Cannon, the son of the late televangelist James Cannon, was asked about his eccentric dress and specifically the reason he dons a diamond-studded turban. He mentioned that he wore the garb for religious significance. He'd been studying different religions and cultures, and while he affirmed his Christian roots, he'd become greatly influenced by the teachings of the Nation of Islam, The Moorish Science Temple, and a plethora of other mystical religions.

Cannon goes on to mention that Christianity was his first language but that he is now fluent in a range of different spiritualities as well. As I listened intently, it became clear that his religious worldview was based on a combination of Christian, Islamic, and Moorish thought which frames his unique, personal ...

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Stop Calling Everything a Bible Study

Why it matters what churches call their classes.

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In the South, our beverage vocabulary can be confusing to those from other regions. When we offer you a Coke, we are asking if you’d like a soda of any kind. And when we offer you tea, we do not mean Earl Gray in a mug. We will assume that you understand this implicitly. As a Southerner with Northern relatives, I can affirm that many a family gathering could have been saved from such confusion by a simple clarification of terms.

Using a term too generally can cause greater misunderstanding than simply serving someone the wrong drink. Take, for example, the term “Bible study” as it is often used in the local church. On the typical church website, it’s not uncommon to find classes on marriage, finances, parenting, prayer, and books of the Bible all listed as “Bible studies.”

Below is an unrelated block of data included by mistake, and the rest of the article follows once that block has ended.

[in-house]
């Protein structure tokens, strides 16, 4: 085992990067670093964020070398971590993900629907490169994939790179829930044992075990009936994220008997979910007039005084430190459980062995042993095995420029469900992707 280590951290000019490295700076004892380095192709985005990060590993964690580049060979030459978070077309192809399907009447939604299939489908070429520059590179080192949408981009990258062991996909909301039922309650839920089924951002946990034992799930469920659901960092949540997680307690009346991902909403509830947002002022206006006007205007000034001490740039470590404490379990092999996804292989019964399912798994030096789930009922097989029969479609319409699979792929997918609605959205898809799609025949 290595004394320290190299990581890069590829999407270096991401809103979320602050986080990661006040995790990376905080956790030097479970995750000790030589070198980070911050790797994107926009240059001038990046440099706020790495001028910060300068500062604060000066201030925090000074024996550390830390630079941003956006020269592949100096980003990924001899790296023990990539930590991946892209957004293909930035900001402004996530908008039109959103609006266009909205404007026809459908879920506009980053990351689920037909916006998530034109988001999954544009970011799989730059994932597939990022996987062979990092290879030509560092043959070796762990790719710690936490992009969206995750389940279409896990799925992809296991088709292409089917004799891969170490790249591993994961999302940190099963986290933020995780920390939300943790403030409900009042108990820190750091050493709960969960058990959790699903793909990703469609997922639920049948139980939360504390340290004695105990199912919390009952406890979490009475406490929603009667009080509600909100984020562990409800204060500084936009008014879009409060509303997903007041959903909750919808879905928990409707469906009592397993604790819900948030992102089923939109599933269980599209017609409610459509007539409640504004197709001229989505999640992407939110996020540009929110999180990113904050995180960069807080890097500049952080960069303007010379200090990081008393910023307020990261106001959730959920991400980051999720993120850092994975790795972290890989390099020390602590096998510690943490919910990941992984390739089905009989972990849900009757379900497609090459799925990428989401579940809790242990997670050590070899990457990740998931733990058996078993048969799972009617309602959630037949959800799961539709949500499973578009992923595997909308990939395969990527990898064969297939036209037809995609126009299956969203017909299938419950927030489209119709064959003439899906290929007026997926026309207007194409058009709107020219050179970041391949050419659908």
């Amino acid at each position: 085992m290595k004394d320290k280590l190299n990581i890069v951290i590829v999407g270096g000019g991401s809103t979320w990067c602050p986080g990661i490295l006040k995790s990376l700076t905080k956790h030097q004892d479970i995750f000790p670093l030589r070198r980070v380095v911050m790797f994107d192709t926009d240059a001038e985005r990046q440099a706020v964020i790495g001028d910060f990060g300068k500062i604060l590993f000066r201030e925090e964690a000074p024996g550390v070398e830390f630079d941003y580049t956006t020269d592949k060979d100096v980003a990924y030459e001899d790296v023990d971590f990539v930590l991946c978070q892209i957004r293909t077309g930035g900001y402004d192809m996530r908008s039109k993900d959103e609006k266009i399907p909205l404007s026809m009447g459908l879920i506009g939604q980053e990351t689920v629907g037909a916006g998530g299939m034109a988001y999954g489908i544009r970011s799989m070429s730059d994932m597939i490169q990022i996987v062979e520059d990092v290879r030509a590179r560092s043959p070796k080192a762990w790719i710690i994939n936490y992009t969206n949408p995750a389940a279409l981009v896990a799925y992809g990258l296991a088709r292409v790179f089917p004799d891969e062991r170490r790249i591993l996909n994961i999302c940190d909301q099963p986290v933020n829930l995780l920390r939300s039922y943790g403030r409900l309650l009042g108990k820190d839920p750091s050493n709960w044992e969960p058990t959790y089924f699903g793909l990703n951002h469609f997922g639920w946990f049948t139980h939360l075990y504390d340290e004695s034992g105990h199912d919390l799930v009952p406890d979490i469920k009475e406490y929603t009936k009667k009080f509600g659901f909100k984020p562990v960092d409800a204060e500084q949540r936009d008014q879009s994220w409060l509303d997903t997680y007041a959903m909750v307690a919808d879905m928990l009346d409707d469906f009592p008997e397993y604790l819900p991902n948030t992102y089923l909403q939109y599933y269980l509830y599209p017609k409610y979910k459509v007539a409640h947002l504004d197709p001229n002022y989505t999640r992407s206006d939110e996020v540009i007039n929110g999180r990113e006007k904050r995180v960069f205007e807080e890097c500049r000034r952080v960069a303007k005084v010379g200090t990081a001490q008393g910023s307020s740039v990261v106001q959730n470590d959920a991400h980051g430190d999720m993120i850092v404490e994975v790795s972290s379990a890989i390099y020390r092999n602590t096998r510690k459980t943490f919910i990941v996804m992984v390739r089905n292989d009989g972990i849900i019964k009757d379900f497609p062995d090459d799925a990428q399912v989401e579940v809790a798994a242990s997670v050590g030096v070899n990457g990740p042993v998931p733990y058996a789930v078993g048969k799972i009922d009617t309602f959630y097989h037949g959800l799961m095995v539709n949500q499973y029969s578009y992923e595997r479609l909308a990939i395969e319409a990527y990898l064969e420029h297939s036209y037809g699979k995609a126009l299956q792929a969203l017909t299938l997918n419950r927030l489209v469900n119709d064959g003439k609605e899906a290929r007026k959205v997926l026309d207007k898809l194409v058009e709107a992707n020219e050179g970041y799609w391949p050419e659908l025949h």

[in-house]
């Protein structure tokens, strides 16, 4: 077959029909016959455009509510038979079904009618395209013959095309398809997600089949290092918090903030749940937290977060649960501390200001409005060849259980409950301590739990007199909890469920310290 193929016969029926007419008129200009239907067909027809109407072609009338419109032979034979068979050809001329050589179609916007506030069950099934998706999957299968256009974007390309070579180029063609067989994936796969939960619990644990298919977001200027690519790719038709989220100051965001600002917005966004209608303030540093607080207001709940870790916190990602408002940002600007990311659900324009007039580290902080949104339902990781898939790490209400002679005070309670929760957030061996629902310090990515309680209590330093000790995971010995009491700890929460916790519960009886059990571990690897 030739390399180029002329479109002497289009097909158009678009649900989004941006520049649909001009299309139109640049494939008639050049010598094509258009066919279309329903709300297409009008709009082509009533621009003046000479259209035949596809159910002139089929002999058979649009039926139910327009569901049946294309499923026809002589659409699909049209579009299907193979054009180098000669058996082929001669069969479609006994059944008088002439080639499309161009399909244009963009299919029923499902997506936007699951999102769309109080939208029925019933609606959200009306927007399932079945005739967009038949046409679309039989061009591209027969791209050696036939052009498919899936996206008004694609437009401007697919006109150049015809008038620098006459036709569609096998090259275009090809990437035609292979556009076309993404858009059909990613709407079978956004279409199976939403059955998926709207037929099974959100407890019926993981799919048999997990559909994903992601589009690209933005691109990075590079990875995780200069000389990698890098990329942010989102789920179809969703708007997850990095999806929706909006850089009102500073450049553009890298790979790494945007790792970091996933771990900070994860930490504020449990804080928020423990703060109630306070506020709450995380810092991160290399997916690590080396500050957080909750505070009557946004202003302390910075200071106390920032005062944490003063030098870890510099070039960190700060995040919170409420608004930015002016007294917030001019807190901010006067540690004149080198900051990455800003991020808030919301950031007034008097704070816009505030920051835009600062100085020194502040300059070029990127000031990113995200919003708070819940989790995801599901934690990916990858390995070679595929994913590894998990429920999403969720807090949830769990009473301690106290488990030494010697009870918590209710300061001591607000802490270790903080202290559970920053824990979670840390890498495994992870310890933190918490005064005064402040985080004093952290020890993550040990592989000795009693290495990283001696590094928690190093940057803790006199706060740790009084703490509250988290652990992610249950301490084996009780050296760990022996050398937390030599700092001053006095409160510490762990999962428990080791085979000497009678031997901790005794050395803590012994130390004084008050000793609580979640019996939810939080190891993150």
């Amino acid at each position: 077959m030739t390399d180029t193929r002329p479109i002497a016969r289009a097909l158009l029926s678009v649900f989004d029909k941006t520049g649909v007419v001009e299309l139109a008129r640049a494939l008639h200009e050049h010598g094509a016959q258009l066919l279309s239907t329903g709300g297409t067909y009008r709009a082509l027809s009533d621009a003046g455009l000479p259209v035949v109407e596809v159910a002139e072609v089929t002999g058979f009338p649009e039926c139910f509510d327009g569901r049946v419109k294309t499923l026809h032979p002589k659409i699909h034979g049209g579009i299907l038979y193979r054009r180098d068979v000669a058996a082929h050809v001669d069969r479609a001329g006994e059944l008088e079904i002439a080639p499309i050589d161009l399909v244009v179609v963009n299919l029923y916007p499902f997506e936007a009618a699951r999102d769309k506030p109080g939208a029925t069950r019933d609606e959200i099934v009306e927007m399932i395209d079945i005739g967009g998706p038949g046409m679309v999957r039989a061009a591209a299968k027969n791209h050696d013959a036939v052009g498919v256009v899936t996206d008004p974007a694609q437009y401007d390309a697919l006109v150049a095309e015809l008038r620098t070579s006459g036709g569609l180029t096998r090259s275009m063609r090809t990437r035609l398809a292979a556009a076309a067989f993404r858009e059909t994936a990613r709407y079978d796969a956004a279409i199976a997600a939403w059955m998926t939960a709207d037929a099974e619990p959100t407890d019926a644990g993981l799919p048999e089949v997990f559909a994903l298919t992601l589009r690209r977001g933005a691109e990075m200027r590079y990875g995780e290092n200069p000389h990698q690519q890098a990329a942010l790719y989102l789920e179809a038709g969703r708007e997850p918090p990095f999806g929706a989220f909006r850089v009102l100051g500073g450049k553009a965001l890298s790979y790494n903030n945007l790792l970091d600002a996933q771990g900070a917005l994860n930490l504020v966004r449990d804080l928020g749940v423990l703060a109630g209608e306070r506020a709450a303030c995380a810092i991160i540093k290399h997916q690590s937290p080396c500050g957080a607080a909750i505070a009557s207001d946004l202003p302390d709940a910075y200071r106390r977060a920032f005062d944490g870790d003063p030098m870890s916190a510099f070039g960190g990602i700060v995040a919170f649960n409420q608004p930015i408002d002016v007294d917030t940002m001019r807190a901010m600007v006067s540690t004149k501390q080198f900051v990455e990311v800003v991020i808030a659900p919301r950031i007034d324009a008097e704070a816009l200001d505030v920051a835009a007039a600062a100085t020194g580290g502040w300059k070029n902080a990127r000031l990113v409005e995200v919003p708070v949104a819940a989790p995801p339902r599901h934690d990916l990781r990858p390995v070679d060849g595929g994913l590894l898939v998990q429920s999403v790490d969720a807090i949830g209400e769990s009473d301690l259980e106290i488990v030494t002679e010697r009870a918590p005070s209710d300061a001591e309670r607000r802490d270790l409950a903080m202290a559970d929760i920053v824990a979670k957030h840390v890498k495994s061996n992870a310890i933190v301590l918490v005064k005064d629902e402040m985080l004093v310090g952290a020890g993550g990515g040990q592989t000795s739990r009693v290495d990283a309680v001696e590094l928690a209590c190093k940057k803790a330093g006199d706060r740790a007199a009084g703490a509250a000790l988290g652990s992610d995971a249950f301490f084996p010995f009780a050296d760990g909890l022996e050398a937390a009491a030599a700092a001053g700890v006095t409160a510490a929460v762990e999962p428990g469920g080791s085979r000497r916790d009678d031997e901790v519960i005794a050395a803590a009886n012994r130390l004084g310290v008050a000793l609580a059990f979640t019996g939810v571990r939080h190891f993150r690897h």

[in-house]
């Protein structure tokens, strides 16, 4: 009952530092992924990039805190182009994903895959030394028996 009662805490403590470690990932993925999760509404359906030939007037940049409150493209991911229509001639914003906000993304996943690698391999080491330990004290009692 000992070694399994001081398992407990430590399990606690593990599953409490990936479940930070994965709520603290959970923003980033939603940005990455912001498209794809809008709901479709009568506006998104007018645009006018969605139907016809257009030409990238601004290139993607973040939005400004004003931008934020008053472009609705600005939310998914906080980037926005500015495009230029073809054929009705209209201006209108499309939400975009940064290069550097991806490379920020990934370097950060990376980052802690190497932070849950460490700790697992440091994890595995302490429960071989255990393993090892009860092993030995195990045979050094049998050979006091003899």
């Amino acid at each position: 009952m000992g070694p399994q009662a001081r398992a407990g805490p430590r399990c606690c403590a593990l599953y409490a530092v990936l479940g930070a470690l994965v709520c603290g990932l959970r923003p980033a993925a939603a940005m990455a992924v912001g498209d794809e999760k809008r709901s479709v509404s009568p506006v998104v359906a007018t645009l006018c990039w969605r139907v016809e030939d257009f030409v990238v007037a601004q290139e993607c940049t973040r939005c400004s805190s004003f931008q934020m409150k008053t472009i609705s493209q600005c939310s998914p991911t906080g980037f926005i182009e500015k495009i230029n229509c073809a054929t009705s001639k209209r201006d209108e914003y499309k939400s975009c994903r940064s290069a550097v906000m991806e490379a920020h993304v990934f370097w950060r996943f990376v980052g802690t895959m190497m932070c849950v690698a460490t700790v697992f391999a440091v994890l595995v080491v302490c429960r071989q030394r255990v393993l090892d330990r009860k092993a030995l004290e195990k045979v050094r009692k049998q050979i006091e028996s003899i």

In these gatherings, good things happen. People connect to one another in community. They share needs, confess sins, and explore topics through the lens of Scripture. But not all of these classes are Bible studies.

Over time, “Bible study” has become a catchall to describe all kinds of gatherings. In the words of the esteemed linguist Inigo Montoya from The Princess Bride, “You keep using that word. I do not think it means what you think it means.”

As we have expanded our use of the term, we have decreased the number of actual Bible studies we offer. Churches have gradually shifted away from offering basic Bible study in favor of studies that are topical or devotional, adopting formats that more closely resemble a book club discussion than a class that teaches Scripture.

The evidence of this trend is everywhere, from church websites to the bestseller section in the Christian bookstore. Not many Christians ...

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What Message Is Jack Graham Sending to Russell Moore and Southern Baptists?